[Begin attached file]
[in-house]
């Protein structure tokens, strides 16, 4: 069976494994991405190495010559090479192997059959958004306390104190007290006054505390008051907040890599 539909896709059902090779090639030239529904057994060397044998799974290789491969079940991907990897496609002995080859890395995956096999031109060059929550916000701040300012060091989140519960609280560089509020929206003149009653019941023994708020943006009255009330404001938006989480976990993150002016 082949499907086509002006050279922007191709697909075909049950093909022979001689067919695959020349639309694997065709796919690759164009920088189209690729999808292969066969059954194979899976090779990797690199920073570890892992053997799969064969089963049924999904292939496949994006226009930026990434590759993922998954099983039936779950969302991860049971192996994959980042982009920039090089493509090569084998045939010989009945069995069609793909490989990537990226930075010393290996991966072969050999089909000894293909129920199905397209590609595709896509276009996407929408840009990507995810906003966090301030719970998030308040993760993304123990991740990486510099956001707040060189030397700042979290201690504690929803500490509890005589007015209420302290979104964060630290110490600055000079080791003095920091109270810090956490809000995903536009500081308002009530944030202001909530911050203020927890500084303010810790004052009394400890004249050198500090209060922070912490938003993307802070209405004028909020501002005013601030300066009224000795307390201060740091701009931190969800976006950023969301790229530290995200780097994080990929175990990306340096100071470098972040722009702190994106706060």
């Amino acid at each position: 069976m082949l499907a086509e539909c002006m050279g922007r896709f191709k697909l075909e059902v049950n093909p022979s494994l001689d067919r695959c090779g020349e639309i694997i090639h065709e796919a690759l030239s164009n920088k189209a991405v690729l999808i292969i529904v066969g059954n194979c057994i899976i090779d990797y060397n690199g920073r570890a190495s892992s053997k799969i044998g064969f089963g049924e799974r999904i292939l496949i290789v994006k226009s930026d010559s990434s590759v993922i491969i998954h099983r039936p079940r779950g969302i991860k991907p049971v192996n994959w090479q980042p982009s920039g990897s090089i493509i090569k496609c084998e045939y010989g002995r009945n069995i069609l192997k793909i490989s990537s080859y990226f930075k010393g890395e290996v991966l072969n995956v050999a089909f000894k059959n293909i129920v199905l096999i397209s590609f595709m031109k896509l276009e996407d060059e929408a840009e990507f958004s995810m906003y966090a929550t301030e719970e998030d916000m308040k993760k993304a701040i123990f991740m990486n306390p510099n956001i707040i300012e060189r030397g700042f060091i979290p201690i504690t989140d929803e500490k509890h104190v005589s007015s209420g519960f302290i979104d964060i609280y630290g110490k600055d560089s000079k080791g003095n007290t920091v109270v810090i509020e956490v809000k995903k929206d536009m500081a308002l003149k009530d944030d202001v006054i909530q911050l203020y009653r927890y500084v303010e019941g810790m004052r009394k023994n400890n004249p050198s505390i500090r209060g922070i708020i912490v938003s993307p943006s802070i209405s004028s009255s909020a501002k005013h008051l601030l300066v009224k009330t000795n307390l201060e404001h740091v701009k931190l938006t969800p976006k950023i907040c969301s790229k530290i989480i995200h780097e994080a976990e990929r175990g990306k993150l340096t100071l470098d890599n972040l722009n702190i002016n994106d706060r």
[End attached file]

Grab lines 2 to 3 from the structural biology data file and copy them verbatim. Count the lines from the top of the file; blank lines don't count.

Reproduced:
């Protein structure tokens, strides 16, 4: 069976494994991405190495010559090479192997059959958004306390104190007290006054505390008051907040890599 539909896709059902090779090639030239529904057994060397044998799974290789491969079940991907990897496609002995080859890395995956096999031109060059929550916000701040300012060091989140519960609280560089509020929206003149009653019941023994708020943006009255009330404001938006989480976990993150002016 082949499907086509002006050279922007191709697909075909049950093909022979001689067919695959020349639309694997065709796919690759164009920088189209690729999808292969066969059954194979899976090779990797690199920073570890892992053997799969064969089963049924999904292939496949994006226009930026990434590759993922998954099983039936779950969302991860049971192996994959980042982009920039090089493509090569084998045939010989009945069995069609793909490989990537990226930075010393290996991966072969050999089909000894293909129920199905397209590609595709896509276009996407929408840009990507995810906003966090301030719970998030308040993760993304123990991740990486510099956001707040060189030397700042979290201690504690929803500490509890005589007015209420302290979104964060630290110490600055000079080791003095920091109270810090956490809000995903536009500081308002009530944030202001909530911050203020927890500084303010810790004052009394400890004249050198500090209060922070912490938003993307802070209405004028909020501002005013601030300066009224000795307390201060740091701009931190969800976006950023969301790229530290995200780097994080990929175990990306340096100071470098972040722009702190994106706060």
């Amino acid at each position: 069976m082949l499907a086509e539909c002006m050279g922007r896709f191709k697909l075909e059902v049950n093909p022979s494994l001689d067919r695959c090779g020349e639309i694997i090639h065709e796919a690759l030239s164009n920088k189209a991405v690729l999808i292969i529904v066969g059954n194979c057994i899976i090779d990797y060397n690199g920073r570890a190495s892992s053997k799969i044998g064969f089963g049924e799974r999904i292939l496949i290789v994006k226009s930026d010559s990434s590759v993922i491969i998954h099983r039936p079940r779950g969302i991860k991907p049971v192996n994959w090479q980042p982009s920039g990897s090089i493509i090569k496609c084998e045939y010989g002995r009945n069995i069609l192997k793909i490989s990537s080859y990226f930075k010393g890395e290996v991966l072969n995956v050999a089909f000894k059959n293909i129920v199905l096999i397209s590609f595709m031109k896509l276009e996407d060059e929408a840009e990507f958004s995810m906003y966090a929550t301030e719970e998030d916000m308040k993760k993304a701040i123990f991740m990486n306390p510099n956001i707040i300012e060189r030397g700042f060091i979290p201690i504690t989140d929803e500490k509890h104190v005589s007015s209420g519960f302290i979104d964060i609280y630290g110490k600055d560089s000079k080791g003095n007290t920091v109270v810090i509020e956490v809000k995903k929206d536009m500081a308002l003149k009530d944030d202001v006054i909530q911050l203020y009653r927890y500084v303010e019941g810790m004052r009394k023994n400890n004249p050198s505390i500090r209060g922070i708020i912490v938003s993307p943006s802070i209405s004028s009255s909020a501002k005013h008051l601030l300066v009224k009330t000795n307390l201060e404001h740091v701009k931190l938006t969800p976006k950023i907040c969301s790229k530290i989480i995200h780097e994080a976990e990929r175990g990306k993150l340096t100071l470098d890599n972040l722009n702190i002016n994106d706060r």